A group of London-based Nigerian cyber-criminals known as London Blue that has been targeting thousands of CFOs at firms based in the US, the UK, Spain, the Netherlands, Finland and Mexico with spear-phishing attacks has started spoofing e-mail addresses of CEOs of target companies to make its BEC emails appear more legitimate and persuasive.
In December last year, security firm Agari detailed the arrival of a hacker group called London Blue that used various phishing tactics to target more than 50,000 corporate officials, more than half of whom were located in the United States and other were located in the United Kingdom, Finland, Spain, the Netherlands, and Mexico.
London Blue's operations involved a well-planned approach to con finance executives and CFOs into transferring money to their accounts or to share sensitive company information. The group's members carried out specialised functions such as generating leads, assigning leads to members, composing and sending customised BEC attack emails, receiving, moving and extracting funds, and recruiting and managing money mules.
"During our research into London Blue, we identified a list of more than 50,000 corporate officials generated during a five-month period in early 2018 and used to prepare for future BEC phishing campaigns. Among them, 71 percent were CFOs, two percent were executive assistants, and the remainder were other finance leaders," Agari said.
London Blue also targeted organisations of various sizes and across sectors to maximise its reach and profitability. Its targets included executives at the world's biggest banks and the world's largest multinational corporations as well as small businesses.
Recently, the security firm observed that in addition to targeting well over 50,000 finance executives across organisations in various countries, London Blue has created a fresh database of nearly 8,500 financial executives from almost 7,800 different companies around the world who the group intends to target with BEC attacks in the coming days.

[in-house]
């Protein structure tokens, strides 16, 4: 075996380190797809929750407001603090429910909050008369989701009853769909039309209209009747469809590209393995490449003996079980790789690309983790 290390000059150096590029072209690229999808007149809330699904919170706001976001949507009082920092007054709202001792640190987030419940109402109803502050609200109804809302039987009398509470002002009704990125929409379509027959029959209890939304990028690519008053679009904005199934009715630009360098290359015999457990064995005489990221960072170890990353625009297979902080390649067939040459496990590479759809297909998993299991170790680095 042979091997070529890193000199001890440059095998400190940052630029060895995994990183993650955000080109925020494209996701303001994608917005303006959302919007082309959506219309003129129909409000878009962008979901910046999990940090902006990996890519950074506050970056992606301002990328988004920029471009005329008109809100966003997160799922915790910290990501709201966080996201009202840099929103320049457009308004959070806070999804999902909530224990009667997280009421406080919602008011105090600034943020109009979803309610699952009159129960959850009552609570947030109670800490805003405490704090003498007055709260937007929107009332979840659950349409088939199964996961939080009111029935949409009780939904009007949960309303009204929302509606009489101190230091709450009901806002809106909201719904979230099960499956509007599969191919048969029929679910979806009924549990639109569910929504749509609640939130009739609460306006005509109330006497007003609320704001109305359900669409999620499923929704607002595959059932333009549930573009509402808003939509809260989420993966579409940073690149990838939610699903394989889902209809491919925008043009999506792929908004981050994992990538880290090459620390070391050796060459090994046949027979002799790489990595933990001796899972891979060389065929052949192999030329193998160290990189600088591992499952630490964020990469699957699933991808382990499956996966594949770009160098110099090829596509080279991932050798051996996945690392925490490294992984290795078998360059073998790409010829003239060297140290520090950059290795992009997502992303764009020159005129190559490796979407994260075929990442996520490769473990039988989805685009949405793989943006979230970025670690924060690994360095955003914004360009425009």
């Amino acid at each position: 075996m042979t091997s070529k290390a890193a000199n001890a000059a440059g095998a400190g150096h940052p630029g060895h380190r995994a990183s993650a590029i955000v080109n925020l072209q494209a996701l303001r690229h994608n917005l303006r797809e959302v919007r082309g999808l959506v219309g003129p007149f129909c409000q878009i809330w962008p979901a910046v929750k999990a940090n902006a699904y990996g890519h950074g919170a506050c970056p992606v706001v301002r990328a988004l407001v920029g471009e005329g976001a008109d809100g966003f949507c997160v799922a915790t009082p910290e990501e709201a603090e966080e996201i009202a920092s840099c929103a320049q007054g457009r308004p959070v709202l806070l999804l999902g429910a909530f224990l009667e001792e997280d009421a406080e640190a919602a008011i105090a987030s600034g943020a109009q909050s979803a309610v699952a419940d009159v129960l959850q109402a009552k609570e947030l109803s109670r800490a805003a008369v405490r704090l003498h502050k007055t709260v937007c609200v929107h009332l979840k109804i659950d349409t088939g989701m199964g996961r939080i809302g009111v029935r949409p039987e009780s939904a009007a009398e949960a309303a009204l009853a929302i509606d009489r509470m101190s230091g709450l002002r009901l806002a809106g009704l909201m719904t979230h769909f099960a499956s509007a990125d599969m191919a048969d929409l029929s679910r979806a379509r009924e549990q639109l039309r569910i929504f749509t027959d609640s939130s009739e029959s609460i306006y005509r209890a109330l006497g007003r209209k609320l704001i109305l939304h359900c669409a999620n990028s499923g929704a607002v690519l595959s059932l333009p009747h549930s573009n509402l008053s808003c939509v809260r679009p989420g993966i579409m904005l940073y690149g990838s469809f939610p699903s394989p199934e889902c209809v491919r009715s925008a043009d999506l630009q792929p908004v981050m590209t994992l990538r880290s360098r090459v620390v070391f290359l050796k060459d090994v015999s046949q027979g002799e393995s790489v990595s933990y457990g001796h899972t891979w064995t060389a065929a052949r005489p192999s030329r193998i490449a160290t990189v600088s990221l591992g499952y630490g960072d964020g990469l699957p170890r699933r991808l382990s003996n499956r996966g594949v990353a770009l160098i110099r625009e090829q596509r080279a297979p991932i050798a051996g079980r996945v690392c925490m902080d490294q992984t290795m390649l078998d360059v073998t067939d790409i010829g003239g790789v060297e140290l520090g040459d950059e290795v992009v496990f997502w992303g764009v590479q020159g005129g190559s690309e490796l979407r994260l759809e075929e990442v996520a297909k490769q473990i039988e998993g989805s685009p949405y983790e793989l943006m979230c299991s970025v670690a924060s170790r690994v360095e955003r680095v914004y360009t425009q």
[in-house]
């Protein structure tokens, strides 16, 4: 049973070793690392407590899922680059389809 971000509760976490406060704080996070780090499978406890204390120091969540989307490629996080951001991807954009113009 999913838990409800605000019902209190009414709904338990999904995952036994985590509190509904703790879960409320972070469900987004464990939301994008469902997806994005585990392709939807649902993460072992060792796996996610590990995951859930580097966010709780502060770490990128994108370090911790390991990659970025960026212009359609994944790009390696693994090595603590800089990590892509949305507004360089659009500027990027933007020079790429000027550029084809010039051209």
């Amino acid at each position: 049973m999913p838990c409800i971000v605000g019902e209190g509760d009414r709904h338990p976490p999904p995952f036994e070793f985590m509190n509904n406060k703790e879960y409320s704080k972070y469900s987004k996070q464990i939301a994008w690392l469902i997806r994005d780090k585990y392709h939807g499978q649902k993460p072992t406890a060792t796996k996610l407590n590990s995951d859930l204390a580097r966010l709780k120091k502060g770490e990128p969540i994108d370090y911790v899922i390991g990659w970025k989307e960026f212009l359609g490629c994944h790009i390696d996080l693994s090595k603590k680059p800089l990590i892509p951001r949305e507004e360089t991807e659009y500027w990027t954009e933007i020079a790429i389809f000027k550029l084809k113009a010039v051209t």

While the group selectively targeted organisations located in the United States or in Western Europe in the past, the group has now started targeting a large number of organisations in Asia, particularly in financial centres such as Hong Kong, Singapore, and Malaysia. Notably, most of the organisations that are now being targeted have their headquarters in the United States, Western Europe, and Australia.
Agari also observed that in order to make their phishing emails appear more genuine and legitimate, London Blue hackers are now spoofing email addresses of CEOs of targeted companies instead of using free and temporary email accounts with imposter display names. However, the spoofing of CEOs' email addresses is not a unique one and has been used freuently in the past by fraudsters to force employees into wiring money or revealing company secrets.